Okay. The Hyperloop, in essence, has two parts: the neotransistometer, and the trans-combustant air putrifier.
The function of the neotransistometer, I think, is self-explanatory: It oxidizes the laser-field turbine (LFT) and compresses the Polonium intake valve so that the gasohol pistons can achieve millenniary exit velocity. In order for the Hyperloop to reach Mach 0.91 (also known as Eberstark’s Constant, represented as ρ), the LFT’s must super-collide, sublimate and thermosynthesize simultaneously, reaching the electrolytical oxiduction point; with a steady supply of polycarbonate thermite flooded into the rotary dehydration portal, each Hyperloop pod can successfully ignite, elevate, and chromosphere from one terminal to the next, without argifying, de-substantiating or undergoing fyto-photo-interterpidation.
Well, duh! That really was obvious from the name.
The trans-combustant air putrifier, meanwhile, is a bit more complicated.
NOOO! Don’t say it’s so!
You know how typical internal combustion engines tend to Boullify in aneroid environments where the gear ratio is constrained by a manifold vacuum? (We’ve all been there! Lol.) Musk’s plan for the Hyperloop evades this common restraint by applying what’s known as Koppinger’s Conjecture to a colloidal body’s gravitational field strength. As far as I know (correct me in the comments!), this has never been attempted before.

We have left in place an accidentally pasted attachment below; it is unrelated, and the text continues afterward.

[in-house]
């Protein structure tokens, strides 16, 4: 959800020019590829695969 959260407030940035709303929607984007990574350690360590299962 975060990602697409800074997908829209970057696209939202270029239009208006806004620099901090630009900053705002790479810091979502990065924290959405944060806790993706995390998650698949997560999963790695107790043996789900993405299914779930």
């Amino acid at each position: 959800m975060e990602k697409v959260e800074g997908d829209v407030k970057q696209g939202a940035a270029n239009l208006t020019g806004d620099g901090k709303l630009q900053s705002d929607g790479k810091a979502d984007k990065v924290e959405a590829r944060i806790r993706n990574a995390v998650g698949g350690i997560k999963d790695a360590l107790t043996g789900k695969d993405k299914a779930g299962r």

To lay out the problem: When super-cooled heavy air interacts with a hybrid ethlyene glycollagen solution, it tends to convaporize into a corrosive Potassium 2-ethylhexanoate mixture. This means that the rubidium undecamercurides threaten to combolobulate the entire system. And that is ::looks straight into the camera:: a tricky-wicky potato, my good neighbor!
Okay, so maybe a little more complicated.
Also the tracks are made of aluminum or Silicon or some shit, I don’t know.